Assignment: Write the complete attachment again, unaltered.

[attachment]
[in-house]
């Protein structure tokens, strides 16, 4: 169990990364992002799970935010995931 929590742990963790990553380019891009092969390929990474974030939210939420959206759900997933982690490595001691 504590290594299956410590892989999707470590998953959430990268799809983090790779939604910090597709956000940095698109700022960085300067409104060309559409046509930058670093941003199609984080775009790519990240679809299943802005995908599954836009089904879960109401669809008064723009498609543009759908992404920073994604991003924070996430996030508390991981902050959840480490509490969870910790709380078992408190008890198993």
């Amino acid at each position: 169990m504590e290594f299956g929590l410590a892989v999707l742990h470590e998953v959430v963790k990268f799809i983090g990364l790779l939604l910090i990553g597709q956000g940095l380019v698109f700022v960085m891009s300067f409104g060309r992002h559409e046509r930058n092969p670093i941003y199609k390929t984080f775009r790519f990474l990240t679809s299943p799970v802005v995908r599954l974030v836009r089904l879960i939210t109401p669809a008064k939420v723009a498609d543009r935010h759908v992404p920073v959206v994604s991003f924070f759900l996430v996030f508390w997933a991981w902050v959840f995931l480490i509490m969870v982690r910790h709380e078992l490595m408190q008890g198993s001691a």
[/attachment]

[in-house]
């Protein structure tokens, strides 16, 4: 169990990364992002799970935010995931 929590742990963790990553380019891009092969390929990474974030939210939420959206759900997933982690490595001691 504590290594299956410590892989999707470590998953959430990268799809983090790779939604910090597709956000940095698109700022960085300067409104060309559409046509930058670093941003199609984080775009790519990240679809299943802005995908599954836009089904879960109401669809008064723009498609543009759908992404920073994604991003924070996430996030508390991981902050959840480490509490969870910790709380078992408190008890198993």
């Amino acid at each position: 169990m504590e290594f299956g929590l410590a892989v999707l742990h470590e998953v959430v963790k990268f799809i983090g990364l790779l939604l910090i990553g597709q956000g940095l380019v698109f700022v960085m891009s300067f409104g060309r992002h559409e046509r930058n092969p670093i941003y199609k390929t984080f775009r790519f990474l990240t679809s299943p799970v802005v995908r599954l974030v836009r089904l879960i939210t109401p669809a008064k939420v723009a498609d543009r935010h759908v992404p920073v959206v994604s991003f924070f759900l996430v996030f508390w997933a991981w902050v959840f995931l480490i509490m969870v982690r910790h709380e078992l490595m408190q008890g198993s001691a």